No Small Consequence
    The counting of the days of the Omer is a biblical commandment incumbent upon every believer. Traditionally, the period of the Omer count is to be a time of spiritual introspection as the counters prepare themselves for Shavuot. Because it begins during Passover and concludes at Shavuot, the counting of the Omer remembers the journey from Egypt to Mount Sinai.
    The Messianic implications of the Omer and the subsequent count down are great. According to Matthew 28:1, Yeshua rose “after the Sabbath, as it began to dawn toward the first day of the week,” a Hebraic expression for the havdalah hour that ends the Sabbath on Saturday night. We cannot help but notice that the appointed day for harvesting the barley omer coincides with the resurrection of Messiah. In a remarkable display of God’s sovereign planning, the Torah set aside the resurrection as a day of first fruits 1,400 years before its occurrence.
    The symbolism is strong. Just as the first omer of barley was brought as a first fruits of the whole harvest, so too Messiah’s resurrection was a first fruits of the resurrection of the dead. This is the imagery Paul invokes with the words, “Messiah has been raised from the dead, the first fruits of those who are asleep.”[2] Just as the first fruits of the barley made all the rest of the harvest kosher for harvest, so too the resurrection of Messiah makes the resurrection of the dead possible.
    Counting the Days of Messiah
    Because of the resurrection and the connection to Pentecost, the counting of the Omer is an important mitzvah for believers.
    According to Jewish tradition, the counting is done in the following prescribed manner. After the evening prayers each day, the counter recites a blessing: “Blessed are You, LORD Our God, King of the Universe, Who has sanctified us with his commandments and commanded us to count the Omer.” Then the counter simply states, “Today is X days of the Omer.” The person counting follows his formal declaration of the omer day with a recitation of Psalm 67 and a few short petitions for spiritual cleansing and renewal.
    Tradition prescribes the recitation of Psalm 67 because it is composed of exactly 49 Hebrew words which correspond to the 49 days of the omer count. The Psalm is seasonally appropriate because of its harvest motif. It is spiritually appropriate because it speaks clearly of God’s salvation (Yeshua) being made known over all the earth.
    The Counting of the Omer creates a count down to Shavuot, the time of giving of the Torah and the time of the giving of the Holy Spirit. As such, it guides us on a spiritual journey of preparation. It is a journey that is begun with Passover, the symbol of our Salvation in Yeshua, and completed at Pentecost, the symbol of our completion through the Spirit. The distance of days between the two events should be a time of spiritual reflection, growth, purification and preparation.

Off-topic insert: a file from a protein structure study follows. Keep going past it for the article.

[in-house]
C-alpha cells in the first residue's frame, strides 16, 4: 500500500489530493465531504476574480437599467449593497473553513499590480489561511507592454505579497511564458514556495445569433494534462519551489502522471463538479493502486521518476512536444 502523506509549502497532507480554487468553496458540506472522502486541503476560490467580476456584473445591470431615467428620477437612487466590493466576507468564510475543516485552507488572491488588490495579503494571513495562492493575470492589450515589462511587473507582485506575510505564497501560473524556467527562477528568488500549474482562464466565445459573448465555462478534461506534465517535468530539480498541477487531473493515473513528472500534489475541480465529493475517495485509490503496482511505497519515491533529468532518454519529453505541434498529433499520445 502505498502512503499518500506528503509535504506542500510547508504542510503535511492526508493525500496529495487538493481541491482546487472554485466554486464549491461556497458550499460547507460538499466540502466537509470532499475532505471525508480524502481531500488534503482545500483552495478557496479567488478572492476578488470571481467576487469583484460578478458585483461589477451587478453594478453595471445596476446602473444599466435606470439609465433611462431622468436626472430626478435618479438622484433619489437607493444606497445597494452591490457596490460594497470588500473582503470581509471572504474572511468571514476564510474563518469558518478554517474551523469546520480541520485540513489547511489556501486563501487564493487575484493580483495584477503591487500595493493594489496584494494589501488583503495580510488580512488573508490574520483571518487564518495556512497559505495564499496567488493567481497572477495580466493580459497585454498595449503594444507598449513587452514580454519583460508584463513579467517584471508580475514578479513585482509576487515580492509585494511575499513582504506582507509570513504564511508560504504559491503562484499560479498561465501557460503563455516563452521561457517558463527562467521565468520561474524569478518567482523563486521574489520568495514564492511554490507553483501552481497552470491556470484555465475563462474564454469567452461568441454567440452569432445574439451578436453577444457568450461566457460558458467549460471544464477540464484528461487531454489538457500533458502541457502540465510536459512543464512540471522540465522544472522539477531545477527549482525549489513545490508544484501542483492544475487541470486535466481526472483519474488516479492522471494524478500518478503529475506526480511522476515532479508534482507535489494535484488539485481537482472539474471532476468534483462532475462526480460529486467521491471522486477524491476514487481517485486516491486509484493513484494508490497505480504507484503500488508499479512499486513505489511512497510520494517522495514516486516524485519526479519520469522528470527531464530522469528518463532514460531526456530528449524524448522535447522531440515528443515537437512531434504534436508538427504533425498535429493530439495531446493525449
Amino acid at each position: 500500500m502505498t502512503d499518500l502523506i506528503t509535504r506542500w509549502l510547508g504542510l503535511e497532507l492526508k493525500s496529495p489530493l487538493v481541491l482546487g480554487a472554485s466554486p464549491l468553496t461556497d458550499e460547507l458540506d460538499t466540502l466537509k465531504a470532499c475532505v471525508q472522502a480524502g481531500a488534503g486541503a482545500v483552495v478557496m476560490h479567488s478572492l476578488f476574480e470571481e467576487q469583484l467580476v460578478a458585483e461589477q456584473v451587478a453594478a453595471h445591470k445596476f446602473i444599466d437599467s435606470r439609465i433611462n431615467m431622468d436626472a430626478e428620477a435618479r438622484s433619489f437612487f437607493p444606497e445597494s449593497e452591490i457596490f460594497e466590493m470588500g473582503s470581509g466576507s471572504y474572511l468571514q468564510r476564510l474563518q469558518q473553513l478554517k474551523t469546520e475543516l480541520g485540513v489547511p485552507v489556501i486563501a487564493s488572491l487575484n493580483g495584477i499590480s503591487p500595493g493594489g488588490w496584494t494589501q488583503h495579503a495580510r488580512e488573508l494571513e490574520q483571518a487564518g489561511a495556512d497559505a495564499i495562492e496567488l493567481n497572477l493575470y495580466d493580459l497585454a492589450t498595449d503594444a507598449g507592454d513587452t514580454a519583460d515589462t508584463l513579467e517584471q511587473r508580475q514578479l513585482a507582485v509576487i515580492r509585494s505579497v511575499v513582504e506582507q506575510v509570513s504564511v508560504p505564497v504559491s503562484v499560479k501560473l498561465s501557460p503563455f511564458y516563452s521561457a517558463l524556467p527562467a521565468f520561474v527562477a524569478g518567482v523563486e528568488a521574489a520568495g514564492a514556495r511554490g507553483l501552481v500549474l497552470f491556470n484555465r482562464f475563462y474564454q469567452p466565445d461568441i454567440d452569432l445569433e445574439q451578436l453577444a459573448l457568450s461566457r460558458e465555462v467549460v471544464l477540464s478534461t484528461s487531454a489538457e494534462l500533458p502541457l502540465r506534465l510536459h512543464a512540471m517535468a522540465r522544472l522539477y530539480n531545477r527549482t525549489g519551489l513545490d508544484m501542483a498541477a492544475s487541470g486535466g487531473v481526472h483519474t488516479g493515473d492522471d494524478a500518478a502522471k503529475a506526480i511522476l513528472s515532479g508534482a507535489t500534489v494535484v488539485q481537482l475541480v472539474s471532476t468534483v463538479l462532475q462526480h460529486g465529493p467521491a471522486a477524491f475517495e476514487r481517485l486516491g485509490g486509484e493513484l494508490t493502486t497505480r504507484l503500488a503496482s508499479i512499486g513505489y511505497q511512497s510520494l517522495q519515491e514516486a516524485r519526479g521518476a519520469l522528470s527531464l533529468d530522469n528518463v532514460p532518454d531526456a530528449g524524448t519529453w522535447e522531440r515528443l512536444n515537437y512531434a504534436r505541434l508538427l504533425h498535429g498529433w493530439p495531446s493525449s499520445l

The Master’s resurrection makes the counting of the Omer a season of special significance and joy. For His disciples, it is a time to remember the resurrected Yeshua. All of His post-resurrection appearances fell within the days of the Omer count.
    At the end of the first day of the Omer, at the beginning of the second day, He rose. On the second day of the Omer, He appeared to Miriam and to two of our number while they traveled to Emmaus, and also to Peter. On the third day of the Omer He appeared in our midst, among the Twelve. On the tenth day of the Omer He appeared to us again, and Thomas was with us. During the counting He appeared to 500 of our number and then to James. During the counting He appeared to seven of our number while they fished on the sea. On the 41st day of the Omer He led us out to a hill near Bethany, and we saw Him ascend to heaven. Before He ascended, He commanded us not to leave Jerusalem, but to wait there for the promise of the Father.
    We waited and counted the days. Forty-one, forty-two, forty-three, forty-four, forty-five, forty-six, forty-seven, forty-eight, forty-nine days of the Omer…and when the day of Pentecost was fully come we were all together in one place.[3]
    Let’s work together this year as we keep the mitzvah of Counting the Omer. Let’s express the resurrected life within us by doing more mitzvot and spreading more joy.
    1. Menachot 10:3. See Mishnah, Menachot 10 for detailed information on the omer ritual.
    2. 1 Corinthians 15:20
    3. Acts 2″

    You can read the whole article here:

    Now if only I can reconcile these two things, I’ll be a very happy camper.